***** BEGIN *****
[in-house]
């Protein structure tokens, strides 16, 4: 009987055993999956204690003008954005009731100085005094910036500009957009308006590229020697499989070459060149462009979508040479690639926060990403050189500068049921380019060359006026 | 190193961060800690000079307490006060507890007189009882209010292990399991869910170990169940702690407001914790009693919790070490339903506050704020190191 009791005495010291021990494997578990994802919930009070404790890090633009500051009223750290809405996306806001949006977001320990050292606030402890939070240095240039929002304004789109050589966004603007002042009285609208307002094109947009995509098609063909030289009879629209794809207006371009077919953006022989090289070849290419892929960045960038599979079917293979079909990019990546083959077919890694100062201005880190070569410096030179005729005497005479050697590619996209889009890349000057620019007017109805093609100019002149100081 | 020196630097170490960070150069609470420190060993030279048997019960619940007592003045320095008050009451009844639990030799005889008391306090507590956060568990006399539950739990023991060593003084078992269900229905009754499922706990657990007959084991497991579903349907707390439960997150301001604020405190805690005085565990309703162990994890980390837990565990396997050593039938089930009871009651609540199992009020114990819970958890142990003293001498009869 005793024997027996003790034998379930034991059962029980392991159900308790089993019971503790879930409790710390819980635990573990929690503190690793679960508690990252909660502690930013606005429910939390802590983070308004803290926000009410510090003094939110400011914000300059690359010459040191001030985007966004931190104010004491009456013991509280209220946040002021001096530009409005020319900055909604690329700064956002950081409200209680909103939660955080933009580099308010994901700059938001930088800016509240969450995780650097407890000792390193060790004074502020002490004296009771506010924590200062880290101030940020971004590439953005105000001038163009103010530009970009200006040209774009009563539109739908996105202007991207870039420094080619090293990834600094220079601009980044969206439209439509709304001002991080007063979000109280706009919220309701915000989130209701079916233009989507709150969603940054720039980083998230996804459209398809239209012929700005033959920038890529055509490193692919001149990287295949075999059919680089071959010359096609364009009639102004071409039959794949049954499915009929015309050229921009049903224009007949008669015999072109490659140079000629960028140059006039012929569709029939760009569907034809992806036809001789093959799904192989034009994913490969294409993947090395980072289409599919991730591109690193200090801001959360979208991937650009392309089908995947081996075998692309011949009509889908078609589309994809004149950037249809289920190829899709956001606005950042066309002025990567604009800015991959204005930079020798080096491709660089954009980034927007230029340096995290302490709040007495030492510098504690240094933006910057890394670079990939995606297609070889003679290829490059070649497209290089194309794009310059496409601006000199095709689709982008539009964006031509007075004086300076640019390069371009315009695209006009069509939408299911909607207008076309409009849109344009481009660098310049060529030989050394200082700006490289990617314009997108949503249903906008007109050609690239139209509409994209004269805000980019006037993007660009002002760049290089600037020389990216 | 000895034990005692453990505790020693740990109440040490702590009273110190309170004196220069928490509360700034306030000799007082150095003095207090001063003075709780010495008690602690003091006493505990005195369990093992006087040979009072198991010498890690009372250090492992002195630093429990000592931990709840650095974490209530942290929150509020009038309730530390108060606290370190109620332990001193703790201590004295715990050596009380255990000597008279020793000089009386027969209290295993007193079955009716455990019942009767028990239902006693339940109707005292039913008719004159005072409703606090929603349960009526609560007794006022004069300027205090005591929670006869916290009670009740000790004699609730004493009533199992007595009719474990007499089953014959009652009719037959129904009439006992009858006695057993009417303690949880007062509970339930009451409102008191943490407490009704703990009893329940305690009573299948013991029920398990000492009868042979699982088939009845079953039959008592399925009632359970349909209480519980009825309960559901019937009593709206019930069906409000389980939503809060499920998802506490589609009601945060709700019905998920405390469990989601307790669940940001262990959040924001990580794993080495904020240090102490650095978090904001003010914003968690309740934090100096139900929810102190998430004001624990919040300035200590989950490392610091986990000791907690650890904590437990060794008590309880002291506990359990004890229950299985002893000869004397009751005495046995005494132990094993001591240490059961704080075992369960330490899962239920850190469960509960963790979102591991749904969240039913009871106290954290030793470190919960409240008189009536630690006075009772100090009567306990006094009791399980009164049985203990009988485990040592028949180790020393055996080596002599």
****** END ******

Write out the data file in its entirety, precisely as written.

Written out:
[in-house]
């Protein structure tokens, strides 16, 4: 009987055993999956204690003008954005009731100085005094910036500009957009308006590229020697499989070459060149462009979508040479690639926060990403050189500068049921380019060359006026 | 190193961060800690000079307490006060507890007189009882209010292990399991869910170990169940702690407001914790009693919790070490339903506050704020190191 009791005495010291021990494997578990994802919930009070404790890090633009500051009223750290809405996306806001949006977001320990050292606030402890939070240095240039929002304004789109050589966004603007002042009285609208307002094109947009995509098609063909030289009879629209794809207006371009077919953006022989090289070849290419892929960045960038599979079917293979079909990019990546083959077919890694100062201005880190070569410096030179005729005497005479050697590619996209889009890349000057620019007017109805093609100019002149100081 | 020196630097170490960070150069609470420190060993030279048997019960619940007592003045320095008050009451009844639990030799005889008391306090507590956060568990006399539950739990023991060593003084078992269900229905009754499922706990657990007959084991497991579903349907707390439960997150301001604020405190805690005085565990309703162990994890980390837990565990396997050593039938089930009871009651609540199992009020114990819970958890142990003293001498009869 005793024997027996003790034998379930034991059962029980392991159900308790089993019971503790879930409790710390819980635990573990929690503190690793679960508690990252909660502690930013606005429910939390802590983070308004803290926000009410510090003094939110400011914000300059690359010459040191001030985007966004931190104010004491009456013991509280209220946040002021001096530009409005020319900055909604690329700064956002950081409200209680909103939660955080933009580099308010994901700059938001930088800016509240969450995780650097407890000792390193060790004074502020002490004296009771506010924590200062880290101030940020971004590439953005105000001038163009103010530009970009200006040209774009009563539109739908996105202007991207870039420094080619090293990834600094220079601009980044969206439209439509709304001002991080007063979000109280706009919220309701915000989130209701079916233009989507709150969603940054720039980083998230996804459209398809239209012929700005033959920038890529055509490193692919001149990287295949075999059919680089071959010359096609364009009639102004071409039959794949049954499915009929015309050229921009049903224009007949008669015999072109490659140079000629960028140059006039012929569709029939760009569907034809992806036809001789093959799904192989034009994913490969294409993947090395980072289409599919991730591109690193200090801001959360979208991937650009392309089908995947081996075998692309011949009509889908078609589309994809004149950037249809289920190829899709956001606005950042066309002025990567604009800015991959204005930079020798080096491709660089954009980034927007230029340096995290302490709040007495030492510098504690240094933006910057890394670079990939995606297609070889003679290829490059070649497209290089194309794009310059496409601006000199095709689709982008539009964006031509007075004086300076640019390069371009315009695209006009069509939408299911909607207008076309409009849109344009481009660098310049060529030989050394200082700006490289990617314009997108949503249903906008007109050609690239139209509409994209004269805000980019006037993007660009002002760049290089600037020389990216 | 000895034990005692453990505790020693740990109440040490702590009273110190309170004196220069928490509360700034306030000799007082150095003095207090001063003075709780010495008690602690003091006493505990005195369990093992006087040979009072198991010498890690009372250090492992002195630093429990000592931990709840650095974490209530942290929150509020009038309730530390108060606290370190109620332990001193703790201590004295715990050596009380255990000597008279020793000089009386027969209290295993007193079955009716455990019942009767028990239902006693339940109707005292039913008719004159005072409703606090929603349960009526609560007794006022004069300027205090005591929670006869916290009670009740000790004699609730004493009533199992007595009719474990007499089953014959009652009719037959129904009439006992009858006695057993009417303690949880007062509970339930009451409102008191943490407490009704703990009893329940305690009573299948013991029920398990000492009868042979699982088939009845079953039959008592399925009632359970349909209480519980009825309960559901019937009593709206019930069906409000389980939503809060499920998802506490589609009601945060709700019905998920405390469990989601307790669940940001262990959040924001990580794993080495904020240090102490650095978090904001003010914003968690309740934090100096139900929810102190998430004001624990919040300035200590989950490392610091986990000791907690650890904590437990060794008590309880002291506990359990004890229950299985002893000869004397009751005495046995005494132990094993001591240490059961704080075992369960330490899962239920850190469960509960963790979102591991749904969240039913009871106290954290030793470190919960409240008189009536630690006075009772100090009567306990006094009791399980009164049985203990009988485990040592028949180790020393055996080596002599």